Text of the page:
President Obama delivered a stern message to Russian President Vladimir Putin on Monday, accusing him of failing to live up to his promises to intervene to protect the crash site of the downed Malaysian jetliner in eastern Ukraine and stop the fighting by the Russian-backed separatists to allow for a credible international investigation.
“Now is the time for Rusisa and Putin to pivot away from the strategy he been taking and get serious" about resolving the conflict in Ukraine, Obama said in a statement Monday morning in the White House Rose Garden.
He also issued a vaguely worded threat.
"My preference has and continues to be finding a diplomatic solution with regard to Ukraine," he said. “If Russia continues to back these separatists ... then Russia will only further isolate itself with the international community” and increase its costs within the international community.
Obama's statement came after a weekend in which his administration grappled with the fallout over the downed Malaysian jetliner with reports that Russian-backed separatists were tampering with evidence and removing bodies along the 10-mile crash site in eastern Ukraine.
Obama said such tampering has “no place in the community of nations” and said given Russia's direct influence over the separatists, Putin has the “responsibility to compel them to cooperate with the investigation.”
On Sunday Secretary of State John Kerry complained bitterly about the limited access the separatists provided to international investigators and fingered Putin for failing to live up to his promises to ensure that a credible and thorough investigation into the incident took place.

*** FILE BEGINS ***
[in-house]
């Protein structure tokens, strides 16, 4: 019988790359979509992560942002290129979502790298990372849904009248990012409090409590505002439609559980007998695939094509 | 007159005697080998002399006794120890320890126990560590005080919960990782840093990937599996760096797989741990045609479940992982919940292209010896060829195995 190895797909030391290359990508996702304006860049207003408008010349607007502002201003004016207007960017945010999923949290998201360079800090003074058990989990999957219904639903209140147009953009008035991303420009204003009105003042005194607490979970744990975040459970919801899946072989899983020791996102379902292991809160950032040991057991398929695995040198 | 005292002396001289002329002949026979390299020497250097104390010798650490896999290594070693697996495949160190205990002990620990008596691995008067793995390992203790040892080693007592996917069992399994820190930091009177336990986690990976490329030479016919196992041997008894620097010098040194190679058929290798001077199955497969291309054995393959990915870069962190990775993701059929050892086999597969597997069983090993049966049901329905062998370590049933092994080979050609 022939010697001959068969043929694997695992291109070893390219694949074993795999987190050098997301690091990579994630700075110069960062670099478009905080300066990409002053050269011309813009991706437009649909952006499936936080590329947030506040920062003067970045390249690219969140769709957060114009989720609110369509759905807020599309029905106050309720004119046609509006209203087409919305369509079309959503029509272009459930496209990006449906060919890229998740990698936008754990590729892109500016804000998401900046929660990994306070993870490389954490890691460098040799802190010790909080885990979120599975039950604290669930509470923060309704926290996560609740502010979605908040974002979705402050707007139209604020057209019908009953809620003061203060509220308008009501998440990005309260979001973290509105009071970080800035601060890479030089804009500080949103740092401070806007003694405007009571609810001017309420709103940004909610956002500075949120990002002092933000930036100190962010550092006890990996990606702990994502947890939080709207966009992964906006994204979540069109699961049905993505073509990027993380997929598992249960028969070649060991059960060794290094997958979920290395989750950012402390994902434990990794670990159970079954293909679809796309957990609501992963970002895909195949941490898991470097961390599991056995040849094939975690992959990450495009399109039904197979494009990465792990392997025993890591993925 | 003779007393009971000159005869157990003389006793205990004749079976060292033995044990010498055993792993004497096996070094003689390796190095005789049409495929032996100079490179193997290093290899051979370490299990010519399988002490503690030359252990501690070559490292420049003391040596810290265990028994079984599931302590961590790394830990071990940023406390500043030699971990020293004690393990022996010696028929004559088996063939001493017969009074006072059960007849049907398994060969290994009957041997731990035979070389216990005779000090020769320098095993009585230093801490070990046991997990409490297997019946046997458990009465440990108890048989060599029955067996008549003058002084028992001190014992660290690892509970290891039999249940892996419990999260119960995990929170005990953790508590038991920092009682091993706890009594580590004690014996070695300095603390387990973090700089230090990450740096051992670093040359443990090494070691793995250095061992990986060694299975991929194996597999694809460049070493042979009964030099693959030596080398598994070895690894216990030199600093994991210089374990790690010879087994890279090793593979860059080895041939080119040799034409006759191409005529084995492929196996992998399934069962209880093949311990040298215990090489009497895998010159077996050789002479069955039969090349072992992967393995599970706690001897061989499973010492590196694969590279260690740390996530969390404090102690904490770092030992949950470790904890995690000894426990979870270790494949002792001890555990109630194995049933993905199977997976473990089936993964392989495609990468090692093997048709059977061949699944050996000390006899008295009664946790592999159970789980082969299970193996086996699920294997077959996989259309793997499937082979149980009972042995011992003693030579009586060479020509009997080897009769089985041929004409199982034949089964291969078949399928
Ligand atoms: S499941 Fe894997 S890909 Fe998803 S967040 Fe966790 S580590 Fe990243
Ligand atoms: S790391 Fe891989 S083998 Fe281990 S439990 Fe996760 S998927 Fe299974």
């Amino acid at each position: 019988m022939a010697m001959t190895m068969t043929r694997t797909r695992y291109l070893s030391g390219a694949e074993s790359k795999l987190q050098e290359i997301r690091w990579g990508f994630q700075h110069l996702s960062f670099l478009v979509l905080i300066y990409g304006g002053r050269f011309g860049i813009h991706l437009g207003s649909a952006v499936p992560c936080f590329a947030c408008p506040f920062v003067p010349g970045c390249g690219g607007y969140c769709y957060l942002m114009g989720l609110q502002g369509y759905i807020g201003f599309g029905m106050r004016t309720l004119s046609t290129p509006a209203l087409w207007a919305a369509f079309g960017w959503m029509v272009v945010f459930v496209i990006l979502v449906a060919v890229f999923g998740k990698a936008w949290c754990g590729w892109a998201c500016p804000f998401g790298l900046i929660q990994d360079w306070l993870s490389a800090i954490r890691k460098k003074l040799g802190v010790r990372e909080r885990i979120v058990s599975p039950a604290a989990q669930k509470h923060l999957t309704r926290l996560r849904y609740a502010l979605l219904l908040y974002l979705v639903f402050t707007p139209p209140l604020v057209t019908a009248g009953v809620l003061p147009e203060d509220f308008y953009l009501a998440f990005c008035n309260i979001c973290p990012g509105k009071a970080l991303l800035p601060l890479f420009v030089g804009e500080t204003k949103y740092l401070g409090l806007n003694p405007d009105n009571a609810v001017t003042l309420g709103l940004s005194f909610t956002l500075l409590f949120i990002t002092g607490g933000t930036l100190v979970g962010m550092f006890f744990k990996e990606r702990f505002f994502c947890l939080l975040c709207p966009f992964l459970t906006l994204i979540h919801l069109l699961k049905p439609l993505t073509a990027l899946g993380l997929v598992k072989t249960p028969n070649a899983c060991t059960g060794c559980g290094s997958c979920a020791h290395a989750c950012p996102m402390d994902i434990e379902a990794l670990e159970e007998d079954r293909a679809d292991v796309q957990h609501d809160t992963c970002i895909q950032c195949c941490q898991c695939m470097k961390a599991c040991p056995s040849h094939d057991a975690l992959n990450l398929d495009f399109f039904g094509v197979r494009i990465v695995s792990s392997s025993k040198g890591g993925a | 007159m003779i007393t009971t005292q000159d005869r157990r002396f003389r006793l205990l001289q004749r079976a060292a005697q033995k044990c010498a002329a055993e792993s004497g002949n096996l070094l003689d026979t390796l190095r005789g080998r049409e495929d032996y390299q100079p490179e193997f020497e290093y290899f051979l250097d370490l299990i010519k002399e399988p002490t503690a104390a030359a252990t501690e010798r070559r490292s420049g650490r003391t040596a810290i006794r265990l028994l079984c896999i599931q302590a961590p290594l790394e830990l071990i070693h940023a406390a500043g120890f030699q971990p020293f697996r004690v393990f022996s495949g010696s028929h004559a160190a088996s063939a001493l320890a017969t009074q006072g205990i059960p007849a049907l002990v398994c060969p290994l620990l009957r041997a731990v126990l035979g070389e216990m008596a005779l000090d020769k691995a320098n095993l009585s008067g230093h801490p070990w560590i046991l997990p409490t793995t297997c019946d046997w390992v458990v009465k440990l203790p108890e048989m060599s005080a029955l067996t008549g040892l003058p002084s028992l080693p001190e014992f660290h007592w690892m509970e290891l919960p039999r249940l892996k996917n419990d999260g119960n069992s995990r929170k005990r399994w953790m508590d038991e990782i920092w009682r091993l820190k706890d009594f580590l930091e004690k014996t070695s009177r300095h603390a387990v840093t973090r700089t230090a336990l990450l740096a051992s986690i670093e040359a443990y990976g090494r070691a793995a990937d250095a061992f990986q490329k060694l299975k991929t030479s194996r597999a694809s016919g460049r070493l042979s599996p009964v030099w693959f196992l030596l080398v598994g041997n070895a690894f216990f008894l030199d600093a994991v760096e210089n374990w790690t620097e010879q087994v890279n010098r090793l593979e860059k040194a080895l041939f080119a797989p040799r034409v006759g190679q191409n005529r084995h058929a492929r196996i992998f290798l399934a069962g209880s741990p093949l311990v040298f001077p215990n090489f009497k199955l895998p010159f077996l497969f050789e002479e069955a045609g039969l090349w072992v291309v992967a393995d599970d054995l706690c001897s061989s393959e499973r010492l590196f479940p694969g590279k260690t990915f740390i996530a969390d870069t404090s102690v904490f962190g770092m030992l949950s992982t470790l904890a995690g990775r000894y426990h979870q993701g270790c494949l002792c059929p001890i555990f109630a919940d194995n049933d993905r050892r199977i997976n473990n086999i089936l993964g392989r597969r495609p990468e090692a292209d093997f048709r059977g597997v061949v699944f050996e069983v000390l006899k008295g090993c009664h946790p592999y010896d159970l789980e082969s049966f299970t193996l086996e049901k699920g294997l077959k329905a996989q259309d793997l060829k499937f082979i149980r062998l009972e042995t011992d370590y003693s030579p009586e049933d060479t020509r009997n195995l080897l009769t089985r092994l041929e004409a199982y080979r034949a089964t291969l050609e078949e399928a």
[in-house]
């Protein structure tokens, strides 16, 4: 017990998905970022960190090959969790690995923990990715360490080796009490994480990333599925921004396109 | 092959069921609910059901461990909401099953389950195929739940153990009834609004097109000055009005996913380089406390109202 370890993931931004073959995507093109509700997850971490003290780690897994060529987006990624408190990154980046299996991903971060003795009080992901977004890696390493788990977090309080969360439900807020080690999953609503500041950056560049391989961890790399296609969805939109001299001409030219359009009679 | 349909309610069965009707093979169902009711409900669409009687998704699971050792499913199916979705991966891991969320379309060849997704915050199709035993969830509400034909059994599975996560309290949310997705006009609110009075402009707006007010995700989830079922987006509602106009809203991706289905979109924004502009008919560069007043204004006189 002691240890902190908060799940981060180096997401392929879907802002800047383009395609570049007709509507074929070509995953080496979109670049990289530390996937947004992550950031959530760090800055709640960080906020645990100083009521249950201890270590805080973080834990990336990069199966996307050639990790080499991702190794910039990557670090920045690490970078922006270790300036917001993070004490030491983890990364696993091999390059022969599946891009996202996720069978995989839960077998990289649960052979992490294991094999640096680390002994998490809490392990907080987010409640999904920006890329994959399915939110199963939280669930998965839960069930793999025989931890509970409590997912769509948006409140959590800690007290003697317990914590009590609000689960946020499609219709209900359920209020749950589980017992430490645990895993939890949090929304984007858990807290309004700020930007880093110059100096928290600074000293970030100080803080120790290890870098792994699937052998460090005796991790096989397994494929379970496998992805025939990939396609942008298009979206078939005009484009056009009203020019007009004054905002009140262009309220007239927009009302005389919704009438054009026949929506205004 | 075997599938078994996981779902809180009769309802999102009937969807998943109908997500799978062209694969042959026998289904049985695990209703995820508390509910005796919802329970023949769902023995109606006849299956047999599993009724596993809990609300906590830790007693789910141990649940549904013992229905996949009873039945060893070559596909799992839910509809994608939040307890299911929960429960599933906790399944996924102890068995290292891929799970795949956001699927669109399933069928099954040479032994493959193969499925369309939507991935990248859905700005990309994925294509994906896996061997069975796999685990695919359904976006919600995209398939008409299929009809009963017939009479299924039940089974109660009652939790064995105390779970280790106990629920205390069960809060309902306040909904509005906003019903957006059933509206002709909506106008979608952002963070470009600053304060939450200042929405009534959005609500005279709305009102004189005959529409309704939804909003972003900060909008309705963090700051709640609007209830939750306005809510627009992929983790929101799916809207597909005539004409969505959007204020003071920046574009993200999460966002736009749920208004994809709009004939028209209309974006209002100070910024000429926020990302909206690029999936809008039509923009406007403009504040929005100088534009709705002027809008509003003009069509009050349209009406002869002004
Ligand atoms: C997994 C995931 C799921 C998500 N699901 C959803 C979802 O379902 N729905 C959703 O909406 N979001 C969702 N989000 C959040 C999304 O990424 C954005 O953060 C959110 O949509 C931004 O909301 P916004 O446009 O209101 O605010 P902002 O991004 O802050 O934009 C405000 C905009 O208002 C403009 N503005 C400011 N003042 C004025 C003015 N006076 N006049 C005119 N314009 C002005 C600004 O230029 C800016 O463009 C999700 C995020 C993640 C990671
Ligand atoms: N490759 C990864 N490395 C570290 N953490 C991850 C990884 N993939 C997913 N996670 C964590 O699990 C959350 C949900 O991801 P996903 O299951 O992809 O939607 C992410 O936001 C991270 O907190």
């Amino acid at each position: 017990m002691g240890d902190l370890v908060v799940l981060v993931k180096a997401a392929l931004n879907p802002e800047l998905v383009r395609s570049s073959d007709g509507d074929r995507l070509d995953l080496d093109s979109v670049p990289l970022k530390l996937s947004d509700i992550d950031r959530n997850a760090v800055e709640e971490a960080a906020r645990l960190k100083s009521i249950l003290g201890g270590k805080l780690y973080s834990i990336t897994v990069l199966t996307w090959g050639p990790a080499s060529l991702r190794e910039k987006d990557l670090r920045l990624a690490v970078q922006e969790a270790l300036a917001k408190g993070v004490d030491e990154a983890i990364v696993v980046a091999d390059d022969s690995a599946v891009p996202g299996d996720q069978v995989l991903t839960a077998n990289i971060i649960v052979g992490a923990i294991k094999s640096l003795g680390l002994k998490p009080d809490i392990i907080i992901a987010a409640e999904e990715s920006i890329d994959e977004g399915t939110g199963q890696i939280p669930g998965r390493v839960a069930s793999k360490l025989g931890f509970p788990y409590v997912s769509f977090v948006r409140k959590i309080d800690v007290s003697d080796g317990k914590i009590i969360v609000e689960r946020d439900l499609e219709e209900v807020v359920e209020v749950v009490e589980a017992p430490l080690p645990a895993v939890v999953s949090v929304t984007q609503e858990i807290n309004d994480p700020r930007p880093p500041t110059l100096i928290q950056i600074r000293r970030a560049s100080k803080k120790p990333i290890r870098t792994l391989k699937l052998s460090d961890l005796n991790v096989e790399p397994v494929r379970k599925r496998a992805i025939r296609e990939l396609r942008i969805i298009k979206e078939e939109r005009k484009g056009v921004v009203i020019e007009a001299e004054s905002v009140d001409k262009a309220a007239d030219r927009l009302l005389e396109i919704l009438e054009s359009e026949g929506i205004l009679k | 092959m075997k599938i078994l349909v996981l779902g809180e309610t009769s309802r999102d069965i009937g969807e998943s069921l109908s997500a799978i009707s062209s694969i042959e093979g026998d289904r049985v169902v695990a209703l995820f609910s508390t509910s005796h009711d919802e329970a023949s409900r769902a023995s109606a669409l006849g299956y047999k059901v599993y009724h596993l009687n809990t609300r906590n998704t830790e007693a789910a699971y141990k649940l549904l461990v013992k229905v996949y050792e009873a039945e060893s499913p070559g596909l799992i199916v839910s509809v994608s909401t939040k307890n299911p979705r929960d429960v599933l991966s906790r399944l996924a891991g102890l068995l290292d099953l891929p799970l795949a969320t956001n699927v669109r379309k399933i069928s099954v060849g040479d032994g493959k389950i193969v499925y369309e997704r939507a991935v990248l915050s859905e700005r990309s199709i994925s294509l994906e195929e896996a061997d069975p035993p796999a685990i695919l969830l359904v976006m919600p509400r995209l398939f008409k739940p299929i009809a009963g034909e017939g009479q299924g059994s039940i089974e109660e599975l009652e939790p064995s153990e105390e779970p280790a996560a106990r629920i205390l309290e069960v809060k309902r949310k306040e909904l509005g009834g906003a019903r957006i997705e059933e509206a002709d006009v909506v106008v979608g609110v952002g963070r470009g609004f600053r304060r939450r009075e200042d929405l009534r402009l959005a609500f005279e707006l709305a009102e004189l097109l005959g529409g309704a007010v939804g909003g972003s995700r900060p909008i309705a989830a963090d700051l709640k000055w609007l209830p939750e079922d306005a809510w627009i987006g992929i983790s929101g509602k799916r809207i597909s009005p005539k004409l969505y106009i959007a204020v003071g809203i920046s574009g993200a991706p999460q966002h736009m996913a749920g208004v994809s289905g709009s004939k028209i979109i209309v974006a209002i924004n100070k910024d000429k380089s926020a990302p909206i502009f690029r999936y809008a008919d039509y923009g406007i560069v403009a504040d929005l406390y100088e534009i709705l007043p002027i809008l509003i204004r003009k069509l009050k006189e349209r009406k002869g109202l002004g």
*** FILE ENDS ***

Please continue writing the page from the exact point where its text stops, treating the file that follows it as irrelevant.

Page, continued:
“What's happening is really grotesque and is contrary to everything that President Putin and Russia said they would do,” Kerry told NBC's David Gregory on “Meet the Press” Sunday. “There are reports of drunken separatist soldiers unceremoniously piling bodies into trucks, removing both bodies as well as evidence from the site.”
Sen. Dianne Feinstein, D-Calif., who chairs the Intelligence Committee, was blunt. In an interview on CNN, she said Putin needed to "man up" and admit to any Russian involvement in the Malaysia Airlines crash, which she said she hoped was a mistake. She also said relations with Russia had returned to Cold-War levels.
While he said Israel has the right to protect itself, he underscored the importance of the U.S. and the international community working to bring about a ceasefire and an end to the hostilities.
“The work will not be easy,” he said. “Obviously, there are enormous passions in involved in this. ... Nevertheless, we don't want to see any more civilians getting killed.
Kerry is headed to Egypt on Monday to try to broker a resolution to the violence.
Despite the global unrest and deepening violence in Ukraine, polls show Americans would like to avoid direct engagement overseas.
A Politico poll released Monday showed just 17 percent of those surveyed said they wanted the U.S. to do more to counter Russian aggression in Ukraine while 31 percent said the current policy is the right one and 34 percent said the U.S. should be less involved.
The poll was completed before the downing of the Malaysian passenger jet last week.
The poll also showed that voters give Republicans a 7-point edge on who to trust with the nation's foreign policy, choosing the GOP over the Democrats 39 percent to 32 percent, respectively. Twenty-eight percent said they were unsure which party to trust, the survey found.